Private jets not just for the Saudis as carriers make a comeback in the region

Private jets not just for the Saudis as carriers make a comeback in the region
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Published June 3rd, 2012 - 15:00 GMT via SyndiGate.info

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The UAE has been the most stable politically and economically. The growth rates there are conducive to private aircraft
The UAE has been the most stable politically and economically. The growth rates there are conducive to private aircraft
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Cairo
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London
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New York
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Beirut
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Embraer
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Ernest Edwards
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Adnan Kassar

The Middle East and North Africa region remains a key market for business jets despite economic slowdown and instability, the vice president of Embraer, the third-largest manufacturer of commercial aircraft, told The Daily Star Friday.

“We have seen a slowdown in the MENA aviation market over the past year as in the rest of the world. But we have started to see signs of resurgence in the market, and we expect significant growth,” Ernest Edwards said. “Business aircraft are spreading across the region. Decades ago, you could only find this type of aircraft in Saudi Arabia, but now we are seeing them more and more in every country,” he added.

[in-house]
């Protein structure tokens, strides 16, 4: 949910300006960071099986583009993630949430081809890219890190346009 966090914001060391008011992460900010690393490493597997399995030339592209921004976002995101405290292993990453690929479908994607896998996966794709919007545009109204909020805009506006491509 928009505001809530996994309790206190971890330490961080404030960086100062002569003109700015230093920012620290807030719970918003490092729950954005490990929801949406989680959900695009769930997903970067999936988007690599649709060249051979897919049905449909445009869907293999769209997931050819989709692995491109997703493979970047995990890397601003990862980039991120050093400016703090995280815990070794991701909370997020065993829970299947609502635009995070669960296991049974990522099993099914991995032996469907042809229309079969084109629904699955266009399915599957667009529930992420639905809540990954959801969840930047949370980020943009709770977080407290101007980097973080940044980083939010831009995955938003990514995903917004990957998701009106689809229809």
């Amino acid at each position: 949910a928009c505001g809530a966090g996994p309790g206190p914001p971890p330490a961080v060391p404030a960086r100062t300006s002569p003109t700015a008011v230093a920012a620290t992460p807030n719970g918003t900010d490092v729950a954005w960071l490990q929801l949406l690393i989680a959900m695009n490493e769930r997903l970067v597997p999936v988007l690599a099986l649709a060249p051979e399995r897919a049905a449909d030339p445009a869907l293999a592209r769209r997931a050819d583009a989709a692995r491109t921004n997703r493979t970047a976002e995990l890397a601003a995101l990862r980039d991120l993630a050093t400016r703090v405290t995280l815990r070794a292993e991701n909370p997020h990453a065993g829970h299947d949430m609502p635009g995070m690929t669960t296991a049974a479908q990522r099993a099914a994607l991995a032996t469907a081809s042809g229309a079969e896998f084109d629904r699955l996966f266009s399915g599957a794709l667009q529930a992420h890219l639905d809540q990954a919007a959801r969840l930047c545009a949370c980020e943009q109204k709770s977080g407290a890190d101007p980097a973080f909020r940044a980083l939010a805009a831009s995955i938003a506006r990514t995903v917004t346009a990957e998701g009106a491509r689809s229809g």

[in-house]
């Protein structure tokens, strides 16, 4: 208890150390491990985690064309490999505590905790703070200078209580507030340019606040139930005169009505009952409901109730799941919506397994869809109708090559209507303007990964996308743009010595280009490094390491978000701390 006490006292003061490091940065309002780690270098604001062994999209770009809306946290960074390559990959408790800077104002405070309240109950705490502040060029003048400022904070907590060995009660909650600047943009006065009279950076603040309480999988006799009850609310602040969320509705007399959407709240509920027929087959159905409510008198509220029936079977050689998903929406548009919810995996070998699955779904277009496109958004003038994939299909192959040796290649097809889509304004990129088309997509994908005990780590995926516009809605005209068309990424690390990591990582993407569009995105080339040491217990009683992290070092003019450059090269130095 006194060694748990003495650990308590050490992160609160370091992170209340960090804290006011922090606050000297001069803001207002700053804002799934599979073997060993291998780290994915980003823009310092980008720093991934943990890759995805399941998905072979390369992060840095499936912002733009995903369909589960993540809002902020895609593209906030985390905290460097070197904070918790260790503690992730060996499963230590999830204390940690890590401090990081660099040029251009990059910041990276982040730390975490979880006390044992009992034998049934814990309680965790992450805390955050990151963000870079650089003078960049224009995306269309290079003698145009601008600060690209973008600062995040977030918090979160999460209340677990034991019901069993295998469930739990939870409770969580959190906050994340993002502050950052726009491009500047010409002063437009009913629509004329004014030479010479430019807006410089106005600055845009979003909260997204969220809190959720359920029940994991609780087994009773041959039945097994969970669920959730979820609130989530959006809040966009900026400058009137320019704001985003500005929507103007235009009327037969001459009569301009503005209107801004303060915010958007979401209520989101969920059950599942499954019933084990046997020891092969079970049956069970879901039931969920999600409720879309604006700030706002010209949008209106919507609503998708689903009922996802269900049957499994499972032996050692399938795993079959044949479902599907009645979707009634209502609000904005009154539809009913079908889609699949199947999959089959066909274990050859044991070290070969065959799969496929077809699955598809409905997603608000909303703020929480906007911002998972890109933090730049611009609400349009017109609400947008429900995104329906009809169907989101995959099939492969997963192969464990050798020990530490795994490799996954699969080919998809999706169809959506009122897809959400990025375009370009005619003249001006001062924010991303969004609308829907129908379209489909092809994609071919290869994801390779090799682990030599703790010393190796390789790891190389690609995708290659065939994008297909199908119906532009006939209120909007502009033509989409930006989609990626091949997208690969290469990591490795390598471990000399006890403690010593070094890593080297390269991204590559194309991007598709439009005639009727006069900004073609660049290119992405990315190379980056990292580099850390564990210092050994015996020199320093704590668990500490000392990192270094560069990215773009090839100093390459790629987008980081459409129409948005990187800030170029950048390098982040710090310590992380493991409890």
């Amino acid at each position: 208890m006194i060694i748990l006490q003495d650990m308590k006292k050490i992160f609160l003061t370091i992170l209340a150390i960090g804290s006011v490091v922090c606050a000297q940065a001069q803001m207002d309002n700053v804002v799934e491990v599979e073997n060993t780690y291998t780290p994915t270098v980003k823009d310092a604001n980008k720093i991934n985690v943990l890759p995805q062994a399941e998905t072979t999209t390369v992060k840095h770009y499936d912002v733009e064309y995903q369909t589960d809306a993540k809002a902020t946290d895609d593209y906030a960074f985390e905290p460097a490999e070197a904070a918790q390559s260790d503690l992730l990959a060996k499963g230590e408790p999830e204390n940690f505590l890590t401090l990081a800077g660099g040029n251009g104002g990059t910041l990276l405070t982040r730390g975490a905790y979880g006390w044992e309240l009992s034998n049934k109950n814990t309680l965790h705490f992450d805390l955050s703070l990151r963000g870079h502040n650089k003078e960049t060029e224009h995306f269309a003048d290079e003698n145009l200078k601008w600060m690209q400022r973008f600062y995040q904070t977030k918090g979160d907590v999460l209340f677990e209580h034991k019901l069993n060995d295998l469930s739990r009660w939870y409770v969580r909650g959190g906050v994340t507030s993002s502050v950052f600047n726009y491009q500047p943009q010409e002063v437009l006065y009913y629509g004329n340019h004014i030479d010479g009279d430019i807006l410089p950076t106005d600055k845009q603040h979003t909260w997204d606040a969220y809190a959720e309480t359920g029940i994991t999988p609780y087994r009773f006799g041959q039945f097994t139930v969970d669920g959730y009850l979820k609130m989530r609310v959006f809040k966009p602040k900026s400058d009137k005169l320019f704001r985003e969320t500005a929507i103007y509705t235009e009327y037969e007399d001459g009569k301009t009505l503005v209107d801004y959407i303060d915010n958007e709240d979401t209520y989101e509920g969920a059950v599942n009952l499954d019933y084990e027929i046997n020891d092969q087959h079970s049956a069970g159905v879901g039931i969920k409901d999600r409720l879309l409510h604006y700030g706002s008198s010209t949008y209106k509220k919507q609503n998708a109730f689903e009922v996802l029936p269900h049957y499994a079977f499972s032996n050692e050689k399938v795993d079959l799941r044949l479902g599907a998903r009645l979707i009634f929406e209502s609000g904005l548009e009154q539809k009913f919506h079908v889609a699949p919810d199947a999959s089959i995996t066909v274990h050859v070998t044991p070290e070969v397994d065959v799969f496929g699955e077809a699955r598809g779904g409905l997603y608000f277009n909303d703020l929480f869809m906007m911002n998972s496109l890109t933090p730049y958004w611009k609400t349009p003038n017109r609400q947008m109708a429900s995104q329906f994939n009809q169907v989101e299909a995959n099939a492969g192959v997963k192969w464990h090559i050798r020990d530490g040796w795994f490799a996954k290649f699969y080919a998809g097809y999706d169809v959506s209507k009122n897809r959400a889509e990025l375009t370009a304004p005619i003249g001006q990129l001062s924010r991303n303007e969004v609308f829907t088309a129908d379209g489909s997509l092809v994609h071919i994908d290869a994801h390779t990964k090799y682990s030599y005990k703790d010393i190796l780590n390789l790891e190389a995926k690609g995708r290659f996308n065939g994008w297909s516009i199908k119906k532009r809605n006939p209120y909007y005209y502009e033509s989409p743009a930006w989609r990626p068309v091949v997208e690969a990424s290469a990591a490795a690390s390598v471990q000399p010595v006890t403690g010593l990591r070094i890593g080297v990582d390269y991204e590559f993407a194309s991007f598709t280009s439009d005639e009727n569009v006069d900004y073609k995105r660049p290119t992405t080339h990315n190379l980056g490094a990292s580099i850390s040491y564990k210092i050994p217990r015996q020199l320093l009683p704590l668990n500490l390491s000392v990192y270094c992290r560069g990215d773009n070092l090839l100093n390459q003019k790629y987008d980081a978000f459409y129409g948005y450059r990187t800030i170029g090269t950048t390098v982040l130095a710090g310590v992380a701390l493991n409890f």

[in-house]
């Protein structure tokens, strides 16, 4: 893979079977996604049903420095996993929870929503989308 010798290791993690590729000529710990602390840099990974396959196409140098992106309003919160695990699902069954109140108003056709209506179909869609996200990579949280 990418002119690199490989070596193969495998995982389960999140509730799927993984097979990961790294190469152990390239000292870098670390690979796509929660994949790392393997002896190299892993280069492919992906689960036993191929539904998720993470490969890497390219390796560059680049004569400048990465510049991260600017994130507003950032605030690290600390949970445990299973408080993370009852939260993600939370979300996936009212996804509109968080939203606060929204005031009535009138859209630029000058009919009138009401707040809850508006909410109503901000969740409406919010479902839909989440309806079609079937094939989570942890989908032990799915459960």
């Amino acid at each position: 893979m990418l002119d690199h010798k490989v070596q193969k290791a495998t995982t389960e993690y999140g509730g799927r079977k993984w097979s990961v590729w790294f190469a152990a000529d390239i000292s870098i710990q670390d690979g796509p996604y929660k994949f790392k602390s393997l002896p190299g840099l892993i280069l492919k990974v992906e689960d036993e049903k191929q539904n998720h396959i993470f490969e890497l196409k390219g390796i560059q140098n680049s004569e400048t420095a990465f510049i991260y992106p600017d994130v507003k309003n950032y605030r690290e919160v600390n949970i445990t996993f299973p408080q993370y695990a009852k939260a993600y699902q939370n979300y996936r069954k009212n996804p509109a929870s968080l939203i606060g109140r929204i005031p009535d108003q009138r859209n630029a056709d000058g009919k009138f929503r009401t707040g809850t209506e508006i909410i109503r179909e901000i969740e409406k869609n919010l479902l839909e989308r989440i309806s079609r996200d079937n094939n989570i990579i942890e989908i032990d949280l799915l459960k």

Edwards, who has headed Embraer’s executive jets division since 2005, was in Beirut to visit leading banker Adnan Kassar, who purchased a Legacy 600, one of the company’s private jets, six years ago. Such visits, he said, are precisely what help the Brazilian aircraft maker stand out against competition and boost its major strength point; optimizing their aircraft to their customers’ requirements.

“We put a lot of emphasis on innovative engineering that is a result of extensive surveys of customer needs,” Edwards explained. “As they say, if you build it they will come. But first you have to know what they want to be able to build it.” He said his company had been in talks with many businessmen in Lebanon and the region for potential sales of the company’s new line of executive aircraft.

Only 3 Embraer business jets have been sold over the past few years in Lebanon, which is considered a rather small market for this type of aircraft. However, many Lebanese businessmen opt to register their aircraft offshore, he added.

Nevertheless, Embraer sold some 40 aircraft in the MENA region over the past few years, a healthy market share with a total aircraft value exceeding $1.2 billion, Edwards said. He added that markets like the United Arab Emirates and Saudi Arabia remain among the region’s most lucrative markets for business jets.

“The UAE has been the most stable politically and economically. The growth rates there are conducive to private aircraft,” he said. “We also see an opportunity for growth in Saudi Arabia where businessmen are now upgrading to newer products.”

According to Edwards, back in 2005, Embraer only had a 4-5 percent share of the global market for executive jets. Last year the company’s share soared to over 18 percent.

Holding a model of the Linage 1000, the company’s newest business jet, Edwards said he was confident the company’s market share would jump to 25 percent by 2015.

The 19-passenger aircraft features a lush high-tech interior, a home-like kitchen, a dining room, a luxury lounge, a bedroom and three bathrooms, he said. The airplane is capable of flying distances as far as from London to New York in total comfort. “We also have a family of seven aircraft that meet every price and mission requirement, whether it is a nonstop flight from Beirut to London or an economical family flight from Beirut to Cairo,” he said.

Interested customers should look closely at Embraer’s line of aircraft, Edwards added, highlighting that their aircraft sell from $4 million, for a small four-seater jet, to $56 million for the Linage 1000.

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